Beijing or Peking?

Many who visit the Middle Kingdom for the first time
(particularly those who remember the ‘old days’ when the city was known in the
West as Peking) want to know when the name of the city changed from Peking to
Beijing.  The easy answer is that it
changed in the 1970’s by order of the Chinese government.

The more complicated (and accurate) response is that in
Chinese it didn't really change.  Before the
1970’s the name of the city in characters was 北京, and
those characters are still the name of the city today.  What changed in the 1970’s was the
official pronunciation of those two characters.

The character means ‘north’ or ‘northern.’  The character means
capital, so the two characters together mean ‘northern capital.’ The problem
lies in the pronunciation of those two characters.  In the dialect of northern China (around
Beijing) they are pronounced bei and jing. 
In Cantonese (the dialect of Guangdong Province and Hong Kong) they are
pronounced pe and king.  Since written
Chinese is ideographic, two people who speak different dialects can look at one
character and both will know what means, even though they would pronounce them differently.  This is the case with
Beijing.

The name of the city first came into western languages via
contact with Chinese in the south, who pronounced the characters as pe
king
;   therefore we got Peking. In the 1970’s
the government said that henceforth they wanted the city to be known in English by the
northern pronunciation of the characters. 
That’s what gave us Beijing.

Government edict notwithstanding, the name Peking can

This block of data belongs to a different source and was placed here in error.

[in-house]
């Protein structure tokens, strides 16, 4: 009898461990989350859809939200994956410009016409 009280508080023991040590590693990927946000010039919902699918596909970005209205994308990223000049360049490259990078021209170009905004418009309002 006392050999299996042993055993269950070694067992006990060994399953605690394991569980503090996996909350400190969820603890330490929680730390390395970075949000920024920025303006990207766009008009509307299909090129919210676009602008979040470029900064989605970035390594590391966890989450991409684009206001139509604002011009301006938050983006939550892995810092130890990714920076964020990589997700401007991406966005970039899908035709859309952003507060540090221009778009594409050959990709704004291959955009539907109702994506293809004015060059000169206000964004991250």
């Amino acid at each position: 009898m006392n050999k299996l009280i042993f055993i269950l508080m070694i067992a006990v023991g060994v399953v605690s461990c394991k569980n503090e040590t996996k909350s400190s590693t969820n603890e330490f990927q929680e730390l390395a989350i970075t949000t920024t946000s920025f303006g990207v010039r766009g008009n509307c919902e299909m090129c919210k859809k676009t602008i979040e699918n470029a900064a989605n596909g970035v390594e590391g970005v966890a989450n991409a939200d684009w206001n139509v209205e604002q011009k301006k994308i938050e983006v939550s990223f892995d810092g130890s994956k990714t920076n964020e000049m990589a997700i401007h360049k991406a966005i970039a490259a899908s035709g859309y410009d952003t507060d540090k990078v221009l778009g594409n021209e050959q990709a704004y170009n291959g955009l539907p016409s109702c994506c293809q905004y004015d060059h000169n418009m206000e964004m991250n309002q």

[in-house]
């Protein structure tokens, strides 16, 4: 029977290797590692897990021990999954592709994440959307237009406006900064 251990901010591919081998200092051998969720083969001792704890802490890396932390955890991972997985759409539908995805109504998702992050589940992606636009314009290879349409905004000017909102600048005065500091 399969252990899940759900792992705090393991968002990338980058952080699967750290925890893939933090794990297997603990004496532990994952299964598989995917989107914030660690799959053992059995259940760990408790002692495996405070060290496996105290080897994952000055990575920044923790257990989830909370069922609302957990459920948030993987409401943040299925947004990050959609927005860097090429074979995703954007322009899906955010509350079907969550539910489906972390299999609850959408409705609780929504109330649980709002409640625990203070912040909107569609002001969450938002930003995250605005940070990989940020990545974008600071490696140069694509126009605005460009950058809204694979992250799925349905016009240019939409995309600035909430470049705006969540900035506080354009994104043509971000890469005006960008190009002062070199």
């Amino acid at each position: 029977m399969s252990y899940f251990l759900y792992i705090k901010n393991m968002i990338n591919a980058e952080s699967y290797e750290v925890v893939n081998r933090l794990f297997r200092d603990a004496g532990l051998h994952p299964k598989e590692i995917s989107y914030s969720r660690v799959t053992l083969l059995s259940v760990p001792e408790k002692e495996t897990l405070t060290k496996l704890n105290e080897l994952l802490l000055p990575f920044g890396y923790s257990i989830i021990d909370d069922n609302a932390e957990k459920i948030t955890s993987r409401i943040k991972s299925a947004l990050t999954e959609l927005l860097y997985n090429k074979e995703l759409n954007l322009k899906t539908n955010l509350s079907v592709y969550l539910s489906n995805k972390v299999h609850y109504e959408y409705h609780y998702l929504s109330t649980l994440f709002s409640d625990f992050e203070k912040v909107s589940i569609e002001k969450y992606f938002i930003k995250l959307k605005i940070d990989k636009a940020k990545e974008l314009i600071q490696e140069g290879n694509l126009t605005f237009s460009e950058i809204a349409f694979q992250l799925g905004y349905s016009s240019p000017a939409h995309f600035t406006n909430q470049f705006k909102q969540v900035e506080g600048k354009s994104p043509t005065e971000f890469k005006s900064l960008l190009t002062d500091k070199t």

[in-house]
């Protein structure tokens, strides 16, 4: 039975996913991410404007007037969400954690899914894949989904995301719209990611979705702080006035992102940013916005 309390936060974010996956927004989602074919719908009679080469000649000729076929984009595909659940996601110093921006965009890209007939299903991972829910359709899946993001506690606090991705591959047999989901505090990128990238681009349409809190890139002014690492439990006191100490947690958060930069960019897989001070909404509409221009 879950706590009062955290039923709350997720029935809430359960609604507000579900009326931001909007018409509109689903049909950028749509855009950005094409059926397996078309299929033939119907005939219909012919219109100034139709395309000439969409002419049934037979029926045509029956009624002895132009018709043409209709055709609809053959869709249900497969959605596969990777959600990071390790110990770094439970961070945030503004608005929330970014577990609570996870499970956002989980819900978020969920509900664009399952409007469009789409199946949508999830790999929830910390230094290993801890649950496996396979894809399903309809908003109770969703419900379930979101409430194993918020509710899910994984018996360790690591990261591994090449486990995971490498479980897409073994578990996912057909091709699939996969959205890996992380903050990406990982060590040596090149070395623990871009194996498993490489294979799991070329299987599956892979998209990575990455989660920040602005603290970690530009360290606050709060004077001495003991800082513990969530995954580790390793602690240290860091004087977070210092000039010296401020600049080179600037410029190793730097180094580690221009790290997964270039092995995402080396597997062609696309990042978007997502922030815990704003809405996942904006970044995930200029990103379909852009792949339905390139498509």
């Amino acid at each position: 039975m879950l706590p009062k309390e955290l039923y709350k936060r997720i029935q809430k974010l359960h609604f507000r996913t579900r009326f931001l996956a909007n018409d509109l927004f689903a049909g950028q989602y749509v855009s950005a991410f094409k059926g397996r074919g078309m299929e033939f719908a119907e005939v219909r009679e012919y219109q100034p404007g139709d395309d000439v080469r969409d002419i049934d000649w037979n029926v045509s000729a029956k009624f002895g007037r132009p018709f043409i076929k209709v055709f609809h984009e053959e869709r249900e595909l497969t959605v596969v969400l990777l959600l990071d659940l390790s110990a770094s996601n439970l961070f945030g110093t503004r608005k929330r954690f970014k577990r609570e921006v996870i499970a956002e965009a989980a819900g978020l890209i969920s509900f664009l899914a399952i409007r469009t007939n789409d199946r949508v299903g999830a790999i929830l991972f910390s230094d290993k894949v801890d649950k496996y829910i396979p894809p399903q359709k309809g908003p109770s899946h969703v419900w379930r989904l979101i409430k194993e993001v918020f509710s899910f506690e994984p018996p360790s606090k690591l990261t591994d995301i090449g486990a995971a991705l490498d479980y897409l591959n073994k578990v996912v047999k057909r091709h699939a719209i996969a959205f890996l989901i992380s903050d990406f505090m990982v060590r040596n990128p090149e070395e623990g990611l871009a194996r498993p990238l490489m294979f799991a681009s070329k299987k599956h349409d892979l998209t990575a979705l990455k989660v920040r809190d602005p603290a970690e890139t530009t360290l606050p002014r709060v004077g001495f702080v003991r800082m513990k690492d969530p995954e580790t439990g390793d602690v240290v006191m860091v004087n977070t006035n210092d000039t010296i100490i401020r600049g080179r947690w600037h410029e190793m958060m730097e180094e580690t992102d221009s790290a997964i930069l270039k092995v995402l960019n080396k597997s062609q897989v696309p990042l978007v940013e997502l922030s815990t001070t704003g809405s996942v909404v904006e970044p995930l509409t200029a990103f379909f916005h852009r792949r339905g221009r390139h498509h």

still be found in use.  On its English
documents Beijing University still uses “Peking University.”  When you fly to Beijing, your luggage tag will have the letters PEK,
which is still the airline code for the city. 
Then there’s the question of the city’s beloved roast duck. Is it Peking Duck or Beijing Duck?  There are strong opinions on this matter, and I won't wade into that controversy.

The city has not always been named Beijing (northern
capital), but in fact has held multiple names over multiple dynasties.  During the Republican Era (1911-1949) the
name of the city was Beiping (北平), which means ‘northern peace.’
The reason for this was that after the revolution which overthrew the Qing Dynasty, the Nationalists moved
the nation’s capital to Nanjing (南京). 
That name means ‘southern capital.’ With Beijing no longer serving as
the capital they took out the and replaced it with 平. 
During the Yuan Dynasty (presided over by the Mongols in the late 1200's), the city’s name
was Dadu (大都) which means ‘great city’ or ‘great metropolis’ or
‘great capital.’

And that's a fun connection to my past.  When I was born in Pakistan, lo these many many years ago, my parents were living in a city called….Dadu! 

So I guess it's fitting that Beijing is my adopted home town.